After this documentation was released in July 2003, I was approached by Prentice Hall and asked to write a book on the Linux VM under the Bruce Peren's Open Book Series.

The book is available and called simply "Understanding The Linux Virtual Memory Manager". There is a lot of additional material in the book that is not available here, including details on later 2.4 kernels, introductions to 2.6, a whole new chapter on the shared memory filesystem, coverage of TLB management, a lot more code commentary, countless other additions and clarifications and a CD with lots of cool stuff on it. This material (although now dated and lacking in comparison to the book) will remain available although I obviously encourge you to buy the book from your favourite book store :-) . As the book is under the Bruce Perens Open Book Series, it will be available 90 days after appearing on the book shelves which means it is not available right now. When it is available, it will be downloadable from so check there for more information.

To be fully clear, this webpage is not the actual book.
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10.4 Bounce Buffers

Bounce buffers are required for devices that cannot access the full range of memory available to the CPU. An obvious example of this is when a device does not address with as many bits as the CPU, such as 32 bit devices on 64 bit architectures or recent Intel processors with PAE enabled.

The basic concept is very simple. A bounce buffer resides in memory low enough for a device to copy from and write data to. It is then copied to the desired user page in high memory. This additional copy is undesirable, but unavoidable. Pages are allocated in low memory which are used as buffer pages for DMA to and from the device. This is then copied by the kernel to the buffer page in high memory when IO completes so the bounce buffer acts as a type of bridge. There is significant overhead to this operation as at the very least it involves copying a full page but it is insignificant in comparison to swapping out pages in low memory.

10.4.1 Disk Buffering

Blocks, typically around 1KiB are packed into pages and managed by a struct buffer_head allocated by the slab allocator. A user of buffer heads has the option of having a callback function registered in the buffer_head as b_end_io() called when IO completes. It is this mechanism that bounce buffers uses to have data copied out of the bounce buffers. The callback registered is the function bounce_end_io_write().

Any other feature of buffer heads or how they are used by the block layer is beyond the scope of this document and more the concern of the IO layer.

10.4.2 Creating Bounce Buffers

Figure 10.3: Call Graph: create_bounce()

The creation of a bounce buffer is a simple affair which is started by the create_bounce() function. The principle is very simple, create a new buffer using a provided buffer head as a template. The function takes two parameters which are a read/write parameter (rw) and the template buffer head to use (bh_orig).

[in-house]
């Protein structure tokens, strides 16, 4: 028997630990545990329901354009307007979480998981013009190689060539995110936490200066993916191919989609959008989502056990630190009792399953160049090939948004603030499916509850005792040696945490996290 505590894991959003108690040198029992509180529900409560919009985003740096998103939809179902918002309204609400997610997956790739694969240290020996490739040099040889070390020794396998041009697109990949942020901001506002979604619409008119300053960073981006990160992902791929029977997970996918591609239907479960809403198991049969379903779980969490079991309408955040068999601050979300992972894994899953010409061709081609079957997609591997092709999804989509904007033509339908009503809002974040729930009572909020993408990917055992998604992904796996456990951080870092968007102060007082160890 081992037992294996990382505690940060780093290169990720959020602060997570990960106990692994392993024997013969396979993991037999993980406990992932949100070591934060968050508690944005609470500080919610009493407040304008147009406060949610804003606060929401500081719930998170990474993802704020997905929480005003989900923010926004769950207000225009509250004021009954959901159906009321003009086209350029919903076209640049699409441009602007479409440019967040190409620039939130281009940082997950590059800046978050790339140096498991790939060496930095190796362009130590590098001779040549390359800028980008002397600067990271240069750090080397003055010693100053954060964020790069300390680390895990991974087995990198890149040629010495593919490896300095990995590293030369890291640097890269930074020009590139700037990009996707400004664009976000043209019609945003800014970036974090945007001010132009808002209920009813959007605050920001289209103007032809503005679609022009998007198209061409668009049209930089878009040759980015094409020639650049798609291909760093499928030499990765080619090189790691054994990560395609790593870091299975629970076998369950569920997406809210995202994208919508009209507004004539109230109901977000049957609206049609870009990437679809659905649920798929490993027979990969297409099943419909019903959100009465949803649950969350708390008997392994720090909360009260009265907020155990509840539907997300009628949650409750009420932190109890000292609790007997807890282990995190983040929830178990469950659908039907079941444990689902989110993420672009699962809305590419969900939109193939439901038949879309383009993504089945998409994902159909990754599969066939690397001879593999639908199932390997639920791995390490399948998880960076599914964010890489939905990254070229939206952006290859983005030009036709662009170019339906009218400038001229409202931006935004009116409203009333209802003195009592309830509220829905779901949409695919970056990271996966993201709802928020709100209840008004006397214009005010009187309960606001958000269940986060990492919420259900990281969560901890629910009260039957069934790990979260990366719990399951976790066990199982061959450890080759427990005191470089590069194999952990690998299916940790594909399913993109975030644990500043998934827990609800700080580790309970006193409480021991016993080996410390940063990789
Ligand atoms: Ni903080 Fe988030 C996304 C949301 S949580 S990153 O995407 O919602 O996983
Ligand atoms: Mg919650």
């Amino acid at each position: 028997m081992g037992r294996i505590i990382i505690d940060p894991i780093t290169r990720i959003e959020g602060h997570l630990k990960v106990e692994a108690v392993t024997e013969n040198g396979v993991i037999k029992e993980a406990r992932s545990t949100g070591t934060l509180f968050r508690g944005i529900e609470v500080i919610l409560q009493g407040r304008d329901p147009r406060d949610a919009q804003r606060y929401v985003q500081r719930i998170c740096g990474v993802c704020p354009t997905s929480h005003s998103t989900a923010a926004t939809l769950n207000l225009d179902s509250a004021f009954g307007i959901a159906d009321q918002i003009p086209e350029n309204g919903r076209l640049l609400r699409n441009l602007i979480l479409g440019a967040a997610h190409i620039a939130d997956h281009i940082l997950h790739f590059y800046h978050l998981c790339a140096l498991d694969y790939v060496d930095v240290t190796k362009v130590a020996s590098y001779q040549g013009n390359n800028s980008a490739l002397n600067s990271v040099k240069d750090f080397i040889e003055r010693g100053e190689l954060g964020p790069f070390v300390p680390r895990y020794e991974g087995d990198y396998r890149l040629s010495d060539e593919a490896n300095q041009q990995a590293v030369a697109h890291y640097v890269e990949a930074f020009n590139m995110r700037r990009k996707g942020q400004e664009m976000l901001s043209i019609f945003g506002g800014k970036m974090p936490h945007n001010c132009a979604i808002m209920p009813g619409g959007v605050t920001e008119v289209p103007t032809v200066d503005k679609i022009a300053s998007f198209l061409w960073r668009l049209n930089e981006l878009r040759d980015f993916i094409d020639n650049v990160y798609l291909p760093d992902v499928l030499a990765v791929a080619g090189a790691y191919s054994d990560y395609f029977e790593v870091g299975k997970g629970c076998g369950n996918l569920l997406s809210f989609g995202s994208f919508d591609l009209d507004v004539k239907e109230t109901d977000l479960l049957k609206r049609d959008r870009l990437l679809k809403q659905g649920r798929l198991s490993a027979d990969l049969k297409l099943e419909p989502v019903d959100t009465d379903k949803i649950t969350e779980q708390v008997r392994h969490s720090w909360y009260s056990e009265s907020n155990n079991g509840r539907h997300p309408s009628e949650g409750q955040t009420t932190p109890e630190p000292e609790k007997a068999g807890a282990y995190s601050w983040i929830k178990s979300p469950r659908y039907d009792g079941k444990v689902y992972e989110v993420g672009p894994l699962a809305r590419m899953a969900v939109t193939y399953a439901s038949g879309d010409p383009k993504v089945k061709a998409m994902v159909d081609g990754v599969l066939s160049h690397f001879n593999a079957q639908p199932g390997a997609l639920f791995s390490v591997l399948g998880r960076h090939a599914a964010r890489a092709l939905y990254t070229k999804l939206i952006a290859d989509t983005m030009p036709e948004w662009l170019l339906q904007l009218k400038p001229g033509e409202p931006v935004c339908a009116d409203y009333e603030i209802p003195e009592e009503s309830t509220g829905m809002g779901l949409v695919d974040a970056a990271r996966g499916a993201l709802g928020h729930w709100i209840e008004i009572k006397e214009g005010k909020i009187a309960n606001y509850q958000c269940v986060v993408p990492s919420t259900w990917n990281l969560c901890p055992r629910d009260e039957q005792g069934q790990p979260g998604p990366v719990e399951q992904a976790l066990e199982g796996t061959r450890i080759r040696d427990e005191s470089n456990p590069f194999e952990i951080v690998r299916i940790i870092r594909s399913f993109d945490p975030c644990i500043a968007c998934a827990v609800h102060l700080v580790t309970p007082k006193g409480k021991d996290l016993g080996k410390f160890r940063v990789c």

A page is allocated for the buffer itself with the function alloc_bounce_page() which is a wrapper around alloc_page() with one important addition. If the allocation is unsuccessful, there is an emergency pool of pages and buffer heads available for bounce buffers. This is discussed further in Section 10.5.

The buffer head is, predictably enough, allocated with alloc_bounce_bh() which, similar in principle to alloc_bounce_page(), calls the slab allocator for a buffer_head and uses the emergency pool if one cannot be allocated. Additionally, bdflush is woken up to start flushing dirty buffers out to disk so that buffers are more likely to be freed soon.

Once the page and buffer_head have been allocated, information is copied from the template buffer_head into the new one. Since part of this operation may use kmap_atomic(), bounce buffers are only created with the IRQ safe io_request_lock held. The IO completion callbacks are changed to be either bounce_end_io_write() or bounce_end_io_read() depending on whether this is a read or write buffer so the data will be copied to and from high memory.

The most important aspect of the allocations to note is that the GFP flags specify that no IO operations involving high memory may be used10.4. This is important as bounce buffers are used for IO operations with high memory. If the allocator tries to perform high memory IO, it will recurse and eventually crash.

10.4.3 Copying via bounce buffers

Figure 10.4: Call Graph: bounce_end_io_read/write()

Data is copied via the bounce buffer differently depending on whether it is a read or write buffer. If the buffer is for writes to the device, the buffer is populated with the data from high memory during bounce buffer creation with the function copy_from_high_bh(). The callback function bounce_end_io_write() will complete the IO later when the device is ready for the data.

If the buffer is for reading from the device, no data transfer may take place until the device is ready. When it is, the interrupt handler for the device calls the callback function bounce_end_io_read() which copies the data to high memory with copy_to_high_bh_irq().

In either case the buffer head and page may be reclaimed by bounce_end_io() once the IO has completed and the IO completion function for the template buffer_head() is called. If the emergency pools are not full, the resources are added to the pools otherwise they are freed back to the respective allocators.


... used10.4
This is specified with SLAB_NOHIGHIO to the slab allocator and GFP_NOHIGHIO to the buddy allocator.

next up previous contents index
Next: 10.5 Emergency Pools Up: 10. High Memory Management Previous: 10.3 Mapping High Memory   Contents   Index
Mel 2004-02-15